Don Vicente Gullas' The Art Of Living Well - 1

There's a big event coming for UV people next week - the launching of Don Vicente Gullas' The Art Of Living Well. Published in 1950, the book has been out of circulation for several decades despite its importance as an educational materials and despite its relevance to DepEd's thrust in values education. Now that long hibernation is over, thanks to Freeman president Jose R. Gullas who initiated the books republication.

The Art is actually a "how to" book. To quote the author in his introduction: "How to be healthy and strong, how to be a successful student, how to be an up-to-date teacher… how to be a progressive businessman, how to look for an employment, how to win greatness and success in life… "The book is therefore a sort of practical guide towards a better quality of life and a life of success. But even as the author waxes pedagogical in his statements, he enriches his instructions with narratives of true-to-life cases, thus bringing home his point interestingly and with greater impact. These cases pertain to well known personalities from various parts of the world, people who figured in the history of their countries and displayed exemplary qualities.

For example, when he tries to convince his reader of the importance of patience and determination to do what is right and to work hard and endure suffering as a strategy for success, he cites such personalities as Abraham Lincoln, Booker T. Washington, and Manuel L. Quezon. When he points out the importance of good health as a means to a successful life, he reminds his reader of Lapulapu, Peter the Great, and George Washington.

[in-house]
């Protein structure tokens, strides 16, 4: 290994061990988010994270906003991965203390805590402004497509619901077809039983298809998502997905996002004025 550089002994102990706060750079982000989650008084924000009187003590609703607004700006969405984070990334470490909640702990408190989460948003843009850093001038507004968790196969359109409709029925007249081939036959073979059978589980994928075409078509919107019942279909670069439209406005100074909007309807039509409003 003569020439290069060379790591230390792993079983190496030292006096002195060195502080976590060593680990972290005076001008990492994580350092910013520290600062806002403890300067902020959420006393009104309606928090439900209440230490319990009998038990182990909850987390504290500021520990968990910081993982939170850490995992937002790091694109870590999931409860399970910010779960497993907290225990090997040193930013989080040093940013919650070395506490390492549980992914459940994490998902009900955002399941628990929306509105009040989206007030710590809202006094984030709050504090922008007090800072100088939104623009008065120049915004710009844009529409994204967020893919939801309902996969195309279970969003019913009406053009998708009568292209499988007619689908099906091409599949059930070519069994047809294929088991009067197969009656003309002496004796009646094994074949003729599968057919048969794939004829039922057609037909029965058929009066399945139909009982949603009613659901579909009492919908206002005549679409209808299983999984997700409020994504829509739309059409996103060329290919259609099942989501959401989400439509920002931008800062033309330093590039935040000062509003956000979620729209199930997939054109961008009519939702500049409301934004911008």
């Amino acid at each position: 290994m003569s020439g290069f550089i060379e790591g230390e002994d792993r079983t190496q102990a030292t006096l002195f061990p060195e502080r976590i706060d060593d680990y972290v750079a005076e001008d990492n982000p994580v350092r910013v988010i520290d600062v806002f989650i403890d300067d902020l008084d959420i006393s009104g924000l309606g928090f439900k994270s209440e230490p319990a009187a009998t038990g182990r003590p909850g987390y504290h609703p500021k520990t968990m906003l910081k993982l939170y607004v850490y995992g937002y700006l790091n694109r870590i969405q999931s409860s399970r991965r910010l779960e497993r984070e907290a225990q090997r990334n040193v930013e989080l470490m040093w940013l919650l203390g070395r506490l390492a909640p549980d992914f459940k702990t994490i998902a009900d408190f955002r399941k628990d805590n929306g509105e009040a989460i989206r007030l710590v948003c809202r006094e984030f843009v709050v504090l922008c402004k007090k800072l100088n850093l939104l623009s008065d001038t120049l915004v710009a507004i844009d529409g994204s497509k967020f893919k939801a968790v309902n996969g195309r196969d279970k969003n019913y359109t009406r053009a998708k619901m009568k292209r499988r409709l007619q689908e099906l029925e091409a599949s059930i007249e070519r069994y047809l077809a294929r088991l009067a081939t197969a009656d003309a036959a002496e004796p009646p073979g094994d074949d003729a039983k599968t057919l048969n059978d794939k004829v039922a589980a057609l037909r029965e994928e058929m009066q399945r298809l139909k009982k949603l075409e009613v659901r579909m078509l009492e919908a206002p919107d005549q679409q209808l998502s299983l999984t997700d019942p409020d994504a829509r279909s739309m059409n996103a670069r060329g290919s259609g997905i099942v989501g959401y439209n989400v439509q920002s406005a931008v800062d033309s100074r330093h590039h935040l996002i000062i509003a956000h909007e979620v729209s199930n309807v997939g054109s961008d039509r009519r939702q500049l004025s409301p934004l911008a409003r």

In all the 24 chapters of the book, the focus is success, what it is, and how to achieve it. An educator, the author starts with a chapter on reading and its vital importance. He advises: "Do not cease to learn as long as you live. Keep on studying and improving. Success shall eventually be yours both in study and in actual life". Then he takes times out to define success. He says: "You may ask, who is the successful man? He is a success when he shall have been able to reap from his study good health and abounding vitality, to acquire sufficient means and opportunities to live and lead an independent livelihood; and when he shall have developed a sound personality to become a living example of love and usefulness to his fellowmen".

From here the author proceeds to explain how success is achieved. If one wants to be successful he must have, first of all, a determination to succeed. Will-power is needed and a sense of destiny. Then he must have patience and the inclination towards hard work coupled with the capacity to suffer.

Suffering is part of the game of life, and one should accept it and endure it, and despite repeated failures, he should never give up. If one keeps his purpose in mind and struggles through no matter how great the impediments, he will not fail to find the pot of gold at the end of his life's rainbow.

In succeeding chapters the author explores the great thoughts of great men. Great thinkers, he says are master builders. Their thoughts sustained with actions and repeatedly articulated soon become the thoughts of a nation, and these serve as its guiding star. It is the force that drives a people towards a common goal. It defines their destiny.

Great thoughts, however, without action and will-power would not be of use. In a chapter entitled Action and Will-power, the author discusses the importance of work. He declares that work makes men leaders and kings. Here he says: "Industry is the ability to work. And the ability to work is willingness, power, capacity, talent, strength… It is the greatest mission in life given by God to man". From here the author asserts that by nature, man is a worker. If he is not a worker, he has no right to live. This is reminiscent of the Biblical story among early Christians who were told by their leader that if they would not work, they should not eat.

To prove his point, the author gives a brief narrative on the lives of Lapulapu, Napoleon, and George Washington. He describes their personal traits, practically their drive to succeed through hard work, courage, and firm resolution. On this score, Don Vicente has this to say: "The author sincerely believes that man makes his own destiny. In some way or other, he wills his future…"
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